From bone broth to brain ravioli: new cookbook marries contemporary and traditional caribou recipes
Skinning and cooking a caribou head might seem like a daunting task, even for experienced cooks. After all, how often do Yukoners have a chance to eat morel mushroom caribou brain ravioli?
But a new cookbook by Yukon chef Miche Genest, writer and producer Kelly Milner, photographer Cathie Archbould and the Vuntut Gwitchin First Nation aims to teach Yukoners how to use every part of the caribou.
The idea behind Vadzaih: Cooking Caribou from Antler to Hoof came together after the Porcupine Caribou Management Board became concerned about meat waste.
Some hunters, they learned, were not using certain parts of the caribou — “vadzaih” in Gwitchin — like the head, kidneys or liver.
“Some people simply didn’t know what to do with some parts of the animal,” said Milner. “This is really meant to be a positive way of looking at encouraging people on how to use all the parts and respect the caribou.”
During the fall of 2015, Milner, Genest and Archbould flew to Old Crow for a workshop with six local cooks. They learned traditional recipes and exchanged new recipes, blending the flavour of caribou meat with those of other food cultures.
Alongside recipes for traditional caribou bone broth, readers will find recipes for caribou wonton soup, caribou heart tortillas and caribou French onion soup.
The local cooks loved the new recipes, Genest said.
“When we were making the wonton soup, one of the ladies said, ‘I’m going to make it for my granddaughter,’” Genest said.
When crafting the recipes, Genest first took a look at what the Old Crow grocery store had available to make sure it would be feasible for residents of Northern communities.
Using every part of the animal is something most cultures share, Genest said. But the fast industrialization of food production over the past 25 years made cheap meat ubiquitous, and those traditional recipes and practices have been fading away.
“We used to do it because it was economical and it was prudent,” Genest said. “As a kid, my mom and dad had often ate liver and had lamb kidneys for breakfast.”
The brain ravioli, by the way, was a huge hit, Milner said.
To get to the brain, once you’ve skinned the head, you take an axe or a saw and cut off the top of the skull “and the brain comes right out,” said Milner.
“Is it as awesome as you think it would be? Yeah.”
Local cook Bertha Frost made her famous head cheese. As the head is slow cooked for a long time, meat falls off and is mixed with gelatin to form a pâté.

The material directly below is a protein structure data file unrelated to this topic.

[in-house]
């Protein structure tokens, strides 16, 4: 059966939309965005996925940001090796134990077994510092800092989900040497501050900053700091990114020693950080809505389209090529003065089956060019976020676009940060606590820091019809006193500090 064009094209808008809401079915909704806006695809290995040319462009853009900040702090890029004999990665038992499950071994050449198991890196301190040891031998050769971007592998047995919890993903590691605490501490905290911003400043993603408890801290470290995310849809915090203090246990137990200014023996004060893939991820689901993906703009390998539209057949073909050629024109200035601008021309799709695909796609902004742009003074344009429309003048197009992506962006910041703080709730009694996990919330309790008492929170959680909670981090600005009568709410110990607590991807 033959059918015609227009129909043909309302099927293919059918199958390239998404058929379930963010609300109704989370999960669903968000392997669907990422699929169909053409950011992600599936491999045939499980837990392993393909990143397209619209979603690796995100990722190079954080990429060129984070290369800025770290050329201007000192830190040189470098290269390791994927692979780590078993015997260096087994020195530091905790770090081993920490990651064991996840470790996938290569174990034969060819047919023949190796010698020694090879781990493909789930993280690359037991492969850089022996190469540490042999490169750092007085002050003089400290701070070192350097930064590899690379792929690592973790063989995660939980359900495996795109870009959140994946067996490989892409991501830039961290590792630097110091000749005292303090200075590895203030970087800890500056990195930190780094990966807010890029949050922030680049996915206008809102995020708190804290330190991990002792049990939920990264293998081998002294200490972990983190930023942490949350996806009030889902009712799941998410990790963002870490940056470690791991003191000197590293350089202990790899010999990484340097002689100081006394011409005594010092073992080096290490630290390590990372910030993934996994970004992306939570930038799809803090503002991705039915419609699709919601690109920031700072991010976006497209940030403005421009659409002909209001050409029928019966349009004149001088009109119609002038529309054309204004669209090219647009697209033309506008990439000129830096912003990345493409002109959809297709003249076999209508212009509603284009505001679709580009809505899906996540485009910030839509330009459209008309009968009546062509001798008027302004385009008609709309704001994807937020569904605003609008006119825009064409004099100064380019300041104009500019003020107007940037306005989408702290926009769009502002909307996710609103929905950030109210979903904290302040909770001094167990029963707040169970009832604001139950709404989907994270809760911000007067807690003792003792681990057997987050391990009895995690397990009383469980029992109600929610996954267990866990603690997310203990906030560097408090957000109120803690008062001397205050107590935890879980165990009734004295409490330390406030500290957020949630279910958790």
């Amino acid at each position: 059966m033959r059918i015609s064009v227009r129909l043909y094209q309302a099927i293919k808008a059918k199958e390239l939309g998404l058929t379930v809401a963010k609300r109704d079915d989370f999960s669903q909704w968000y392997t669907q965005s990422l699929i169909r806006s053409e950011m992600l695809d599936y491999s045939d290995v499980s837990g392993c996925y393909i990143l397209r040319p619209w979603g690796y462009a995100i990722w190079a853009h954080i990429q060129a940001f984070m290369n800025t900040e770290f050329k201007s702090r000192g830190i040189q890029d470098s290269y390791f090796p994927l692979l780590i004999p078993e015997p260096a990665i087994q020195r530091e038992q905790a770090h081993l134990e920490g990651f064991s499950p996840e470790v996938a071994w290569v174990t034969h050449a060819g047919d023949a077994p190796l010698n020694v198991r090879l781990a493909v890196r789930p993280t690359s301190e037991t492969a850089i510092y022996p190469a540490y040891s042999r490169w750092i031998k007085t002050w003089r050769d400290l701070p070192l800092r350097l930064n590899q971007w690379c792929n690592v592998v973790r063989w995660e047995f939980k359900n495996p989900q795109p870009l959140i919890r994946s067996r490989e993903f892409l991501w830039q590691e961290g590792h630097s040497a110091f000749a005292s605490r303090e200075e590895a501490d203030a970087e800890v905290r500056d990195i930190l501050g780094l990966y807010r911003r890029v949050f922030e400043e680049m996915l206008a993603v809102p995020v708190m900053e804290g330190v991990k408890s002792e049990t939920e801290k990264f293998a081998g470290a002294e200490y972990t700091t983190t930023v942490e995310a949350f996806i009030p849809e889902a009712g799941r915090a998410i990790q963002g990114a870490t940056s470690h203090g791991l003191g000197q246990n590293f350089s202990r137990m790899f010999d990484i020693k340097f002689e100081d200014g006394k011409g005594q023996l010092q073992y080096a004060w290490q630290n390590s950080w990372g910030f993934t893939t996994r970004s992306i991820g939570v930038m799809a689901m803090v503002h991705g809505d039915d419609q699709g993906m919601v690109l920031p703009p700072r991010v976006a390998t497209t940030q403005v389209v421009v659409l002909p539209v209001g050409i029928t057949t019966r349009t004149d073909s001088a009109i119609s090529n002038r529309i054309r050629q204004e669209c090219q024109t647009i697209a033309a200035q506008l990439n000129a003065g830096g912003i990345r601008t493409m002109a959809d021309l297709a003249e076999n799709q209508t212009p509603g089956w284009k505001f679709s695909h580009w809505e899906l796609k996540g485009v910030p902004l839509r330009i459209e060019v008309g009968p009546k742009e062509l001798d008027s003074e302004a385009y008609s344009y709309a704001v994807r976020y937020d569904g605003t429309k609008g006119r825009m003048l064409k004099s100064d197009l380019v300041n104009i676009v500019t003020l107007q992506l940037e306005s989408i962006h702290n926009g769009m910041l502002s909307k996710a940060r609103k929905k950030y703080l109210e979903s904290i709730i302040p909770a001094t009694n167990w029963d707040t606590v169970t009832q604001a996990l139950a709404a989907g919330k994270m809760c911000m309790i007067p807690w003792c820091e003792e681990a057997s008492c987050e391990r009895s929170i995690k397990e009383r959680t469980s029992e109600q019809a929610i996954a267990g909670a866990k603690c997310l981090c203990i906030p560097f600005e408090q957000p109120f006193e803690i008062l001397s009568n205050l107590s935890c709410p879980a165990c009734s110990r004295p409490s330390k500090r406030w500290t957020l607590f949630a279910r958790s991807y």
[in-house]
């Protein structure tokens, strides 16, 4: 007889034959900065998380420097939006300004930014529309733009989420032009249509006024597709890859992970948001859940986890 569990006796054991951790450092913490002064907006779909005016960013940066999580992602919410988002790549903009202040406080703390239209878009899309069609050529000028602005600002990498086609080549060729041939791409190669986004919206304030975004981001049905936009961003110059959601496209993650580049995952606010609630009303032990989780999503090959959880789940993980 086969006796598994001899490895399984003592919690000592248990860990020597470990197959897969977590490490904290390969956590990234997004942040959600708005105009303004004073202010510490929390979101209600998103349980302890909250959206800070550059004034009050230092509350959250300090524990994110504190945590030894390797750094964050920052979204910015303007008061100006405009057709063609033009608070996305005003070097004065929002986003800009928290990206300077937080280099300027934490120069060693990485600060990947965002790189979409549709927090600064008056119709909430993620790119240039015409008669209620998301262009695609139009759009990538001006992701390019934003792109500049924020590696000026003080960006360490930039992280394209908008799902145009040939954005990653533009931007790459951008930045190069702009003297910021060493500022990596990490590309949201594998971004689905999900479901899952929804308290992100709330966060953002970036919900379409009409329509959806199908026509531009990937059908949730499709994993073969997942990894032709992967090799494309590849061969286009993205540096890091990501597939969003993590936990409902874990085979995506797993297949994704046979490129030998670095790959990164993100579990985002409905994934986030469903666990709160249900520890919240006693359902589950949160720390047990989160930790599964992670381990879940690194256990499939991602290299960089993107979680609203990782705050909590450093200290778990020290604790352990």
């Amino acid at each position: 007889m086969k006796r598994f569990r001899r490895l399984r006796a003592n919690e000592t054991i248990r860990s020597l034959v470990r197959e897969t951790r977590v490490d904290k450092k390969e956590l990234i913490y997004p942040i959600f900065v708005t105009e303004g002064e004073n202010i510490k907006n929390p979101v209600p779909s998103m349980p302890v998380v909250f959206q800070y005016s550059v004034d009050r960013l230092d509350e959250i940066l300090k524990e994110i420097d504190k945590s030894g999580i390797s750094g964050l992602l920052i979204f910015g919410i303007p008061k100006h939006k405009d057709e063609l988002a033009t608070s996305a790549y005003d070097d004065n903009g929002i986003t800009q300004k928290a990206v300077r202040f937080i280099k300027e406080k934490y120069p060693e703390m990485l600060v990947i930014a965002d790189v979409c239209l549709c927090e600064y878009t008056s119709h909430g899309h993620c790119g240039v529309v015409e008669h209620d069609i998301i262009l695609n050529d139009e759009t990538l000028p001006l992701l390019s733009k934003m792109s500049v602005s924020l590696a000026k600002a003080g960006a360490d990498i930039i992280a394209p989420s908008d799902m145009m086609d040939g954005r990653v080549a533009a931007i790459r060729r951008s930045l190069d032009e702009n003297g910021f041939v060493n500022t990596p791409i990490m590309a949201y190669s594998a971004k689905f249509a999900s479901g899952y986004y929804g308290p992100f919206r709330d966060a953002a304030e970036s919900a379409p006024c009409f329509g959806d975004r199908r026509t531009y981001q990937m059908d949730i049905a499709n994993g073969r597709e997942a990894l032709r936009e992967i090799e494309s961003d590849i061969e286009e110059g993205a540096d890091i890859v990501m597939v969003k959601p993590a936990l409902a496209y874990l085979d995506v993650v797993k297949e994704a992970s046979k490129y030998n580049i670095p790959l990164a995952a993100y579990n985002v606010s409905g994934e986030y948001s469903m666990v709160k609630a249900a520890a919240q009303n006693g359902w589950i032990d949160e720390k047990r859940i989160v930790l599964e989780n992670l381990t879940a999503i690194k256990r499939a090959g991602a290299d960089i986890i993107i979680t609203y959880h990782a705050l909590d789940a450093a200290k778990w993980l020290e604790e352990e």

Nothing goes to waste, Frost told the News. Caribou bones are used for bone broth and can be reused several times.
“We drink the broth when we’re not feeling good,” Frost said. “It’s like medicine.”
Elizabeth Kaye taught the group how to roast a caribou head the traditional way. From that, Genest created a second recipe: roasted caribou head, Italian style.
The book teaches how to make delicious food, but it’s first and foremost about respect, Milner said.
“The users of the porcupine caribou herd — the Gwitchin and the Inuvialuit — they’ve relied on this herd for generations,” she said. “They want to see that herd persist for generations to come and if that’s going to happen, we have to value, respect (the animals).”
Learning to prepare all the parts of the caribou can be difficult at first. Genest remembers when Joe Tetlichi, the chair of the Porcupine Caribou Management Board, showed her how to skin and clean a caribou head.
He then left her to finish cleaning the head.
“I was trying to clean the hairs but I was just making it worse,” Genest said. “That was a really moment of despair, I thought, ‘how I can pretend to be a chef when I can’t even clean the hair off a caribou head?’”
Eventually, she figured if she soaked the head, it would make it easier to cut all the hair.
“Any tricky project, once you get into it it’s fine,” she said. “It’s really interesting and fun to tackle something that much out of your comfort zone.”
Caribou heart for example, proved to be a particularly good cut once cleaned.
“It’s not an organ, it’s a muscle, you should think of it as lean steak,” Genest said. “As with other steaks, especially wild meat, the best way to cook it is hot and fast, not very long so it’s still somewhat rare inside.”
The book doesn’t just provide recipes for making traditional and contemporary with caribou. It also has a step-by-step guide on how to prepare the different parts of the animal, and a field dressing guide for hunters.
Milner pointed out that having a photographer like Archbould on the project made a huge difference: photos of each cut are more helpful when learning about the caribou than diagrams. Archbould also captured the local cooks while they were preparing food in their own kitchens.
The cookbook also has a small section with recipes for sweets and fresh drinks, the idea being to provide all the recipes needed to have a community feast, Genest said.
Vadzaih: Cooking Caribou from Antler to Hoof is available for sale at Mac’s Fireweed books, at the John Tizya Centre in Old Crow, or by contacting the Porcupine Caribou Management Board at http://www.pcmb.ca.